My friend Brandon is a very big advocate of Permanent Life Insurance. Him and I have gone the rounds on many occasions about permanent versus term. I decided that to be fair, I would present his argument in a series of posts here in Rabbit Funds. The series begins with a post about challenging the pre-conceptions about permanent life insurance. You can find links to the other posts in the series at the bottom.
The biggest thing that is left out of the mix when buy term and invest the difference comes up is how to actually spend the money. Sounds funny right? How many of us need help spending money?
If you opt for this strategy, then likely this is the only financial asset you may have when either retirement or death comes around. Maybe there will be a pension or social security to help out or maybe there won’t be. Either way, the nest egg will need to be very well taken care of because it has to provide an income for the rest of your life. And no one has any idea how long that will be.
Typically when someone gets to this point, the most popular option is to live off the interest, which might not sound so bad.
But here is the reality: when someone only has a nest egg to survive on, they have broken one of the number one rules of investing: diversification. The result is that this nest egg has a lot of pressure on it. It must provide an income, keep up with inflation, pay taxes, pay for the new car and the trips, and so on.
To accomplish all of this, the money must be left exposed to the market in order to attempt to grow. This is the kind of thing that will keep you up at night. Imagine being in this situation, desperately needing this money to survive, and watching the market take a tumble.
How much stress has just been added to your life?
If you visit a financial planner, you will be told that you can plan to spend about 4% a year from your nest egg if you are living off the interest. This is a conservative number, one that gives the greatest likelihood that the money will stay intact for the full time it is needed.
Let’s say that you have $500,000 in your nest egg. Four percent of that is $20,000. After you pay taxes, you are down to around $15,000 per year to spend. Will you be ok with that? Maybe, if you did actually manage to pay off all of your debts. But how many people will actually want to live on that kind of money? And don’t forget to factor in inflation; that $15,000 per year is in today’s dollars.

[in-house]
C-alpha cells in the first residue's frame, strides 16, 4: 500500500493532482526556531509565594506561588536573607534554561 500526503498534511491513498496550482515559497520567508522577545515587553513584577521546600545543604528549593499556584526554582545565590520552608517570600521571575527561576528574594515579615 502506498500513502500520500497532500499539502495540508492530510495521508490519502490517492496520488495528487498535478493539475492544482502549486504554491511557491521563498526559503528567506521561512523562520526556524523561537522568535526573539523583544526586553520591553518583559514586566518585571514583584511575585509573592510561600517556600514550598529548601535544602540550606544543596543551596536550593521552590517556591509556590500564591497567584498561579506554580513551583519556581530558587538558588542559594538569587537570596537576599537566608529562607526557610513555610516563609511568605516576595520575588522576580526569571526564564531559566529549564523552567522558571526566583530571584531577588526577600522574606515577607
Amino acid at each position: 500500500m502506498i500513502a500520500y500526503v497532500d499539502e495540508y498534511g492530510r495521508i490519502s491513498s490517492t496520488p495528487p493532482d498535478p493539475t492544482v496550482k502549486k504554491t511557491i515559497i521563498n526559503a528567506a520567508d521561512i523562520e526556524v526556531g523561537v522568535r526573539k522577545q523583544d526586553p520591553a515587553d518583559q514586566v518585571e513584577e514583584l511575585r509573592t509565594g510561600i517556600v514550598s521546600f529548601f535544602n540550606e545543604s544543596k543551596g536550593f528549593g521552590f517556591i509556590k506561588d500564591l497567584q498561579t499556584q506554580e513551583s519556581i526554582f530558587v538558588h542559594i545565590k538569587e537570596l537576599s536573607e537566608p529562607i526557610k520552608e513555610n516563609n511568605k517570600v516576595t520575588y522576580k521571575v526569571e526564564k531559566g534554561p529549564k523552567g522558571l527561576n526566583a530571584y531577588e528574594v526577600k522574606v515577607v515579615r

If you think it would be hard to live off of that money now, imagine what it will be like in 30 years. If we experience only 2% inflation, which is much lower than what is actually expected to happen, that $15,000 will only have about $8,200 of buying power in 30 years. You better hope that someone steps in, because all of a sudden things aren’t looking so good.
There are some very powerful spending strategies for retirement that require permanent insurance, strategies that will allow an individual to experience less risk, spend more money, and overall have more peace of mind in retirement.
So all things considered, buying term and investing the difference might not be all it’s cracked up to be.
But the talking heads don’t tell you this, they just pitch the idea. It’s up to you to understand the implications of your decisions and do what is best for you and yours. Ultimately, it’s not a bad idea to start with term insurance and put away as much money as you can for your future. After all, the more money you put away, the more you are likely to have.
But before you lock yourself into a strategy that you don’t fully understand, do some research or talk to a professional about your situation and see if there are some better strategies or ideas that will be in line with your goals. After all, we all want more or less the same things financially: stability and freedom. There are many different routes to take, just put in the effort on your part to make sure your path leads you as close to your goals as possible.
Here are all of the posts in this series:
- Challenging Pre-conceptions
- How Term Life Insurance Works
- Is 12% Realistic when “Investing the Difference”
- Returns, taxes, death benefit and debt
- Achieving Financial and Spending Freedom
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